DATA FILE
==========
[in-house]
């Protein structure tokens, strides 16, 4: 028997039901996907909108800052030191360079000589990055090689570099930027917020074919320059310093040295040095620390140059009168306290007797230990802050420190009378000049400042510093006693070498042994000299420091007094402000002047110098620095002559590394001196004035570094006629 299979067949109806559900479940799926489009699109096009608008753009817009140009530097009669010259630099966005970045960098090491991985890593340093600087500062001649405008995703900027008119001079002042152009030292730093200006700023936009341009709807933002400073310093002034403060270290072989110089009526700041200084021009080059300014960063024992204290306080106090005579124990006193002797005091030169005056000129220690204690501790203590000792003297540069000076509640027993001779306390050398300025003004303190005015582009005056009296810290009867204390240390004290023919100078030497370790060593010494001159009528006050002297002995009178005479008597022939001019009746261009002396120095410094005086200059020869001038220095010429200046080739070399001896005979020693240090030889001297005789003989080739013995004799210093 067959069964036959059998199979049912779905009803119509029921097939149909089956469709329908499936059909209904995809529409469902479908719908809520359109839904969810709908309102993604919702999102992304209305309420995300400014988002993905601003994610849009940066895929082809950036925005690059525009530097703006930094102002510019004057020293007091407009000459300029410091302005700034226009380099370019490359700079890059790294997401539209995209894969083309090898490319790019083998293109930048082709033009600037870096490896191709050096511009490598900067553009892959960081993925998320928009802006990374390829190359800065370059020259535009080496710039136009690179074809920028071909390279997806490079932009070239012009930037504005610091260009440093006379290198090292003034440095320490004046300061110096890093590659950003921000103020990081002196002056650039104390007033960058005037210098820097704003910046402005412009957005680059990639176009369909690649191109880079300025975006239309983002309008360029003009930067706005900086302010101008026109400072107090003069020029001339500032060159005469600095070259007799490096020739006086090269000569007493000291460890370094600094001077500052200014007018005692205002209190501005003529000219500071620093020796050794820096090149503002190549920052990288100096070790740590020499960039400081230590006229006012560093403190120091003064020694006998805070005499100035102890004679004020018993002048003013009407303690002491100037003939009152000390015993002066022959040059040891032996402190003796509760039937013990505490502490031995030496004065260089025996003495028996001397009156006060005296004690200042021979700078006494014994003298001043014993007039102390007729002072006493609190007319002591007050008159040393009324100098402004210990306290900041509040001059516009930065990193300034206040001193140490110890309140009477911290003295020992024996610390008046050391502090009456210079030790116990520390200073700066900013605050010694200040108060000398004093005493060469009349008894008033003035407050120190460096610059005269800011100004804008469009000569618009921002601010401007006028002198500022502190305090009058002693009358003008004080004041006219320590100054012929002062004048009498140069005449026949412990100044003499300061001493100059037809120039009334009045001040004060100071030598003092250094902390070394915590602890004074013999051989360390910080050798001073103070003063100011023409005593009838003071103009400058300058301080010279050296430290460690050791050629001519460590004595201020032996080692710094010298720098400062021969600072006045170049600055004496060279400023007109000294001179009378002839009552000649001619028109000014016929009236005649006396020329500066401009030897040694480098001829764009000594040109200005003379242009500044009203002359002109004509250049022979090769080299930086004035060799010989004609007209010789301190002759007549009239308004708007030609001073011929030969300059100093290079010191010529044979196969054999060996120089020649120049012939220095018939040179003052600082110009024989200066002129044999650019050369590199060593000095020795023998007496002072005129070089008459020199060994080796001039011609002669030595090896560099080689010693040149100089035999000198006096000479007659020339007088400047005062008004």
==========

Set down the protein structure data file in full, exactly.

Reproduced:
[in-house]
């Protein structure tokens, strides 16, 4: 028997039901996907909108800052030191360079000589990055090689570099930027917020074919320059310093040295040095620390140059009168306290007797230990802050420190009378000049400042510093006693070498042994000299420091007094402000002047110098620095002559590394001196004035570094006629 299979067949109806559900479940799926489009699109096009608008753009817009140009530097009669010259630099966005970045960098090491991985890593340093600087500062001649405008995703900027008119001079002042152009030292730093200006700023936009341009709807933002400073310093002034403060270290072989110089009526700041200084021009080059300014960063024992204290306080106090005579124990006193002797005091030169005056000129220690204690501790203590000792003297540069000076509640027993001779306390050398300025003004303190005015582009005056009296810290009867204390240390004290023919100078030497370790060593010494001159009528006050002297002995009178005479008597022939001019009746261009002396120095410094005086200059020869001038220095010429200046080739070399001896005979020693240090030889001297005789003989080739013995004799210093 067959069964036959059998199979049912779905009803119509029921097939149909089956469709329908499936059909209904995809529409469902479908719908809520359109839904969810709908309102993604919702999102992304209305309420995300400014988002993905601003994610849009940066895929082809950036925005690059525009530097703006930094102002510019004057020293007091407009000459300029410091302005700034226009380099370019490359700079890059790294997401539209995209894969083309090898490319790019083998293109930048082709033009600037870096490896191709050096511009490598900067553009892959960081993925998320928009802006990374390829190359800065370059020259535009080496710039136009690179074809920028071909390279997806490079932009070239012009930037504005610091260009440093006379290198090292003034440095320490004046300061110096890093590659950003921000103020990081002196002056650039104390007033960058005037210098820097704003910046402005412009957005680059990639176009369909690649191109880079300025975006239309983002309008360029003009930067706005900086302010101008026109400072107090003069020029001339500032060159005469600095070259007799490096020739006086090269000569007493000291460890370094600094001077500052200014007018005692205002209190501005003529000219500071620093020796050794820096090149503002190549920052990288100096070790740590020499960039400081230590006229006012560093403190120091003064020694006998805070005499100035102890004679004020018993002048003013009407303690002491100037003939009152000390015993002066022959040059040891032996402190003796509760039937013990505490502490031995030496004065260089025996003495028996001397009156006060005296004690200042021979700078006494014994003298001043014993007039102390007729002072006493609190007319002591007050008159040393009324100098402004210990306290900041509040001059516009930065990193300034206040001193140490110890309140009477911290003295020992024996610390008046050391502090009456210079030790116990520390200073700066900013605050010694200040108060000398004093005493060469009349008894008033003035407050120190460096610059005269800011100004804008469009000569618009921002601010401007006028002198500022502190305090009058002693009358003008004080004041006219320590100054012929002062004048009498140069005449026949412990100044003499300061001493100059037809120039009334009045001040004060100071030598003092250094902390070394915590602890004074013999051989360390910080050798001073103070003063100011023409005593009838003071103009400058300058301080010279050296430290460690050791050629001519460590004595201020032996080692710094010298720098400062021969600072006045170049600055004496060279400023007109000294001179009378002839009552000649001619028109000014016929009236005649006396020329500066401009030897040694480098001829764009000594040109200005003379242009500044009203002359002109004509250049022979090769080299930086004035060799010989004609007209010789301190002759007549009239308004708007030609001073011929030969300059100093290079010191010529044979196969054999060996120089020649120049012939220095018939040179003052600082110009024989200066002129044999650019050369590199060593000095020795023998007496002072005129070089008459020199060994080796001039011609002669030595090896560099080689010693040149100089035999000198006096000479007659020339007088400047005062008004």